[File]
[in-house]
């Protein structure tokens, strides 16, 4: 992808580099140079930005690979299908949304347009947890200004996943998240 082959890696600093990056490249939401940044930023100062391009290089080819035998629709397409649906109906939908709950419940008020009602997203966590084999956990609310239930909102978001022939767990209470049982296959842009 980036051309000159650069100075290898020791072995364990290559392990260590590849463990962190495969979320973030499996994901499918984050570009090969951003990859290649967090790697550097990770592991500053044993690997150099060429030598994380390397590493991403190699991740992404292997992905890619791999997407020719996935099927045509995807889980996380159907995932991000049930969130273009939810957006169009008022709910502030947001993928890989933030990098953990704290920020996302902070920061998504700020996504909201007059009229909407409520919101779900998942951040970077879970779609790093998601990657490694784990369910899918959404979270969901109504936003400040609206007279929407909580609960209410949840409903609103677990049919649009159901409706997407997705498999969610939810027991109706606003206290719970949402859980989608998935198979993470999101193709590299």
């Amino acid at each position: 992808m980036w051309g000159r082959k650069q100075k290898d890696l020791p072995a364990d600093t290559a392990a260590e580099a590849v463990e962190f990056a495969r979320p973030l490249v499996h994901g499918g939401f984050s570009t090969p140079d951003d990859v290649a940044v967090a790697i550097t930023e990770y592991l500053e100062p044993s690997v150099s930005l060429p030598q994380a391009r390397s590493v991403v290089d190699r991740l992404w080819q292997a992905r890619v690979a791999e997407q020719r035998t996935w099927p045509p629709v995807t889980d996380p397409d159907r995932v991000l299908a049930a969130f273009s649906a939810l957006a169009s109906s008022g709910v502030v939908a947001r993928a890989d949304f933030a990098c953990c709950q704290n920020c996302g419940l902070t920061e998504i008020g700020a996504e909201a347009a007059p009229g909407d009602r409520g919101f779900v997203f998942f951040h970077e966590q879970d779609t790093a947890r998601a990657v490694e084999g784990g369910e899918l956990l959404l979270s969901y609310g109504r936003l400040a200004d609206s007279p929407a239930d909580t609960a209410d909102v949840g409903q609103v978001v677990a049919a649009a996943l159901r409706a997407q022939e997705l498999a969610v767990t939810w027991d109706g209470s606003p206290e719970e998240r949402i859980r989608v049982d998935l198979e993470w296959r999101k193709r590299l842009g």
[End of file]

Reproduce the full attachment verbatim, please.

[in-house]
């Protein structure tokens, strides 16, 4: 992808580099140079930005690979299908949304347009947890200004996943998240 082959890696600093990056490249939401940044930023100062391009290089080819035998629709397409649906109906939908709950419940008020009602997203966590084999956990609310239930909102978001022939767990209470049982296959842009 980036051309000159650069100075290898020791072995364990290559392990260590590849463990962190495969979320973030499996994901499918984050570009090969951003990859290649967090790697550097990770592991500053044993690997150099060429030598994380390397590493991403190699991740992404292997992905890619791999997407020719996935099927045509995807889980996380159907995932991000049930969130273009939810957006169009008022709910502030947001993928890989933030990098953990704290920020996302902070920061998504700020996504909201007059009229909407409520919101779900998942951040970077879970779609790093998601990657490694784990369910899918959404979270969901109504936003400040609206007279929407909580609960209410949840409903609103677990049919649009159901409706997407997705498999969610939810027991109706606003206290719970949402859980989608998935198979993470999101193709590299």
């Amino acid at each position: 992808m980036w051309g000159r082959k650069q100075k290898d890696l020791p072995a364990d600093t290559a392990a260590e580099a590849v463990e962190f990056a495969r979320p973030l490249v499996h994901g499918g939401f984050s570009t090969p140079d951003d990859v290649a940044v967090a790697i550097t930023e990770y592991l500053e100062p044993s690997v150099s930005l060429p030598q994380a391009r390397s590493v991403v290089d190699r991740l992404w080819q292997a992905r890619v690979a791999e997407q020719r035998t996935w099927p045509p629709v995807t889980d996380p397409d159907r995932v991000l299908a049930a969130f273009s649906a939810l957006a169009s109906s008022g709910v502030v939908a947001r993928a890989d949304f933030a990098c953990c709950q704290n920020c996302g419940l902070t920061e998504i008020g700020a996504e909201a347009a007059p009229g909407d009602r409520g919101f779900v997203f998942f951040h970077e966590q879970d779609t790093a947890r998601a990657v490694e084999g784990g369910e899918l956990l959404l979270s969901y609310g109504r936003l400040a200004d609206s007279p929407a239930d909580t609960a209410d909102v949840g409903q609103v978001v677990a049919a649009a996943l159901r409706a997407q022939e997705l498999a969610v767990t939810w027991d109706g209470s606003p206290e719970e998240r949402i859980r989608v049982d998935l198979e993470w296959r999101k193709r590299l842009g």